Coin tosses, spin rooms, and double the Dimbleby: how will the TV election debates work?

Who, what, where, when?

Sign Up

Get the New Statesman's Morning Call email.

A televised leaders’ election debate is a bit like the Rapture. The prospect of it comes around every few years, it’s discussed with a mixture of dread and scorn, no one can decide on the exact date, and everyone assumes it probably won’t happen.

But the End of Days has at last arrived. And here’s what you need to know to prepare yourself for an Armageddon of soundbites, late nights, and shiny foreheads.


Thursday 16 April, BBC

Debate between the five opposition party leaders

This has been dubbed the “challengers’ debate” – though when it was first referred to in a Spectator piece revealing the Tories' offer, I rang round the potential participants and none of the smaller parties seemed to have heard of it – and nor had the BBC.

With Labour's rather risky decision for Miliband to take part, it’s now being referred to as a debate between the five opposition leaders (everyone but Cameron and Clegg): Farage, Bennett, Sturgeon, Wood, and Miliband. The BBC is labelling it the Election Debate.

The debate will be moderated by David Dimbleby. It take place at Central Hall, Westminster, and broadcast live on BBC One, the BBC News Channel, BBC Radio 5 live and online from 8pm until 9.30pm.

From left to right, the leaders will be standing in this order: Ed Miliband, Leanne Wood, Natalie Bennett, Nicola Sturgeon, and Nigel Farage. They drew lots on the order this week.

Each will make a short opening statement, and then Dimbleby will introduce questions from a studio audience of 200 voters, who have been selected and weighted to give a cross-section of political opinion.

Here's the order in which they'll make their statements: Leanne Wood, Nigel Farage, Ed Miliband, Nicola Sturgeon and Natalie Bennett.

The debate will feature five questions, with each leader given a minute to offer their own answer before 10 minutes of free debate. At the end of the debate the leaders will be invited to make short closing statements.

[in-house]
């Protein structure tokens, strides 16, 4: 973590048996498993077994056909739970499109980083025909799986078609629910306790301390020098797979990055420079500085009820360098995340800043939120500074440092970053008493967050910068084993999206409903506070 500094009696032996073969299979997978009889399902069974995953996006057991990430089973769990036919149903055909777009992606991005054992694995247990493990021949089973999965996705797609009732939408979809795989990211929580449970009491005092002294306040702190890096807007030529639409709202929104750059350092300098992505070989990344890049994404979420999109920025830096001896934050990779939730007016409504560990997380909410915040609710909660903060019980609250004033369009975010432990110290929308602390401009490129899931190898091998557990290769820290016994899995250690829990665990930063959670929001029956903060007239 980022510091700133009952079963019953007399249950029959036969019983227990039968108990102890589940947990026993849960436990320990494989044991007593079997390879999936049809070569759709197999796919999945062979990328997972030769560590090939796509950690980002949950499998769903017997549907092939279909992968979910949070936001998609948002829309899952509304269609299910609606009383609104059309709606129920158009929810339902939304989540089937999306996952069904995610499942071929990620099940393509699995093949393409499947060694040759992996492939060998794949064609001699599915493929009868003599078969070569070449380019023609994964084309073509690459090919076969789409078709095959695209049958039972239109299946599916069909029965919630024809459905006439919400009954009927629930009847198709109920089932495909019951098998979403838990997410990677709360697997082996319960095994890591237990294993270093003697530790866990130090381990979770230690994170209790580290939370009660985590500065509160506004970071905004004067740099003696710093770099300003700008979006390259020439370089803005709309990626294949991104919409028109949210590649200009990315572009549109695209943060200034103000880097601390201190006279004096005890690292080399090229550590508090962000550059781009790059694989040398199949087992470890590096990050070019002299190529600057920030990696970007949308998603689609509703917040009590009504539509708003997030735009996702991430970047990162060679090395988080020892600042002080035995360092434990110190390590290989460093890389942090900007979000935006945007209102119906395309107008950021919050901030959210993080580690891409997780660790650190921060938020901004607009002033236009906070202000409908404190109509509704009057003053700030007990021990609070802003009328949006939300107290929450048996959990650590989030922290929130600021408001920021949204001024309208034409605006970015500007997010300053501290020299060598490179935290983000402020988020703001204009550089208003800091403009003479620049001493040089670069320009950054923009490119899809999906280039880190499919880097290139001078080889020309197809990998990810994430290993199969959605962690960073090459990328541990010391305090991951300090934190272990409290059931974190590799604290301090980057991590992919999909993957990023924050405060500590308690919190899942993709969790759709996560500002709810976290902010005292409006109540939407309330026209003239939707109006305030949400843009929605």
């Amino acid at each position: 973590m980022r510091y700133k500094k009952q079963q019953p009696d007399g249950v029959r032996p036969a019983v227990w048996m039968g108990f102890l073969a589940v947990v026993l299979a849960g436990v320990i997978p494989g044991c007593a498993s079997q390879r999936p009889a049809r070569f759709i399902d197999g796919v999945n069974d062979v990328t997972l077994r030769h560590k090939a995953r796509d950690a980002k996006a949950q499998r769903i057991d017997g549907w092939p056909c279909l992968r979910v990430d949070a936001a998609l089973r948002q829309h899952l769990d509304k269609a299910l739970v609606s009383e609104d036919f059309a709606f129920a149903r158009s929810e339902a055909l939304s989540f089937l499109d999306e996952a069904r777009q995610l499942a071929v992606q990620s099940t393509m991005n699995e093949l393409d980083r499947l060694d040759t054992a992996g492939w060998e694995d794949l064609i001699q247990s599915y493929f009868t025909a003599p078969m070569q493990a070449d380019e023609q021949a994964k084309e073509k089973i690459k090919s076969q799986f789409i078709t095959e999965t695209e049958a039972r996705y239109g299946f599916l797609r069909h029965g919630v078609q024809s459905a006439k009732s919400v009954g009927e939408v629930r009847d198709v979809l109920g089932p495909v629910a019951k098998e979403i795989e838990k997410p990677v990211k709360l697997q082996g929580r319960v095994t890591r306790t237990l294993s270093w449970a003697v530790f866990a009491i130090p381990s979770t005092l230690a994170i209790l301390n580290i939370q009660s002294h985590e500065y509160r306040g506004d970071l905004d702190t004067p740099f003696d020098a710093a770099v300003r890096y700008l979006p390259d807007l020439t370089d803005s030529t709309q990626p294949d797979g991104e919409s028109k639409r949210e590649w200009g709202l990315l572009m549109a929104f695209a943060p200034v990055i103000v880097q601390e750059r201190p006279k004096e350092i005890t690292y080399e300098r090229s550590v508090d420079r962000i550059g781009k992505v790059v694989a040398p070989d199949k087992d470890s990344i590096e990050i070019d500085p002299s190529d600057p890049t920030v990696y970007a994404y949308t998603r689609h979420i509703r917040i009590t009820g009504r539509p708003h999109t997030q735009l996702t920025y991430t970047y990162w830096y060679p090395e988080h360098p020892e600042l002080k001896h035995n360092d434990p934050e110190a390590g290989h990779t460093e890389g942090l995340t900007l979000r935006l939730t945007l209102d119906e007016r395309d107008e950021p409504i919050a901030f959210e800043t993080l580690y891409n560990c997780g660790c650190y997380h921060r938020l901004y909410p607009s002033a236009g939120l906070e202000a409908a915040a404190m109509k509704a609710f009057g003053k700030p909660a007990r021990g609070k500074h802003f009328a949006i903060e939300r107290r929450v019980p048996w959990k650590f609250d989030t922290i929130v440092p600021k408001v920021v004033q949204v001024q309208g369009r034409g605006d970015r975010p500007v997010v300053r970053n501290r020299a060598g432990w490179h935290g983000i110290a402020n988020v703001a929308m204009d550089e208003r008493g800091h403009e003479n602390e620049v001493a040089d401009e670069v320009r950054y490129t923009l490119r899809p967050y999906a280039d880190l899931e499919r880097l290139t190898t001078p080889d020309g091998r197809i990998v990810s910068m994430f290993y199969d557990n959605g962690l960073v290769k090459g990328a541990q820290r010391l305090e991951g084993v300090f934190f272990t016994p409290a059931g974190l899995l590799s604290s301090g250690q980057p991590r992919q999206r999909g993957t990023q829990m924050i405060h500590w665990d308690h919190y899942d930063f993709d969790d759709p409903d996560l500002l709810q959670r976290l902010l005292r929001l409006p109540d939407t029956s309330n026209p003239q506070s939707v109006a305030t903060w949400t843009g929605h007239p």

Full running order:

Opening Statements

1.            Leanne Wood

2.            Nigel Farage

3.            Ed Miliband

4.            Nicola Sturgeon

5.            Natalie Bennett

Question One

1.            Nicola Sturgeon

2.            Ed Miliband

3.            Natalie Bennett

4.            Nigel Farage

5.            Leanne Wood


Question Two

1.            Ed Miliband

2.            Leanne Wood

3.            Nigel Farage

4.            Natalie Bennett

5.            Nicola Sturgeon


Question Three

1.            Nigel Farage

2.            Natalie Bennett

3.            Leanne Wood

4.            Nicola Sturgeon

5.            Ed Miliband


Question Four

1.            Natalie Bennett

2.            Nicola Sturgeon

3.            Ed Miliband

4.            Nigel Farage

5.            Leanne Wood


Question Five

1.            Ed Miliband

2.            Nigel Farage

3.            Nicola Sturgeon

4.            Leanne Wood

5.            Natalie Bennett


Closing Statements

1.            Nicola Sturgeon

2.            Leanne Wood

3.            Natalie Bennett

4.            Ed Miliband

5.            Nigel Farage


Thursday 2 April, 8pm, ITV

Seven-way panel

This will be a straightforward panel debate involving seven party leaders: Natalie Bennett, Nigel Farage, Nick Clegg, David Cameron, Ed Miliband, Nicola Sturgeon and Leanne Wood.

It will be moderated by Julie Etchingham, the ITV News at Ten presenter. While acknowledging the complexity of dealing with such a big number of debaters, and warning that she will be “sharp” in making sure they stick to their timings, Etchingham told the Guardian: “Given we have a new political landscape emerging, it’ll be fascinating to see how they all interact.”

The format will allow each leader to give an uninterrupted answer to a question and then the debate will be opened up into a moderated discussion between the leaders, for up to around 17 to 18 minutes on each question.

The studio audience selected will be demographically representative of the country as a whole and politically balanced. 

ITV will ask the selected audience for their questions, as well as ITV viewers, who have been asked to submit questions via

Studio audience questions and viewer questions will be seen by an experienced editorial selection panel, who will decide which questions go forward to the debate on the night. If viewers' questions are chosen, these viewers will be invited to be a part of the audience.

It begins at 8pm, and will be a live, two-hour show. Here is a graphic of when everyone will speak (via


Thursday 30 April, BBC

Question Time special

One week before polling day, the BBC will host a special Question Time programme with Cameron, Miliband and Clegg taking questions from a studio audience. Each leader will appear separately on the programme. Dimbleby will again present.

More to follow.

Anoosh Chakelian is the New Statesman’s Britain editor.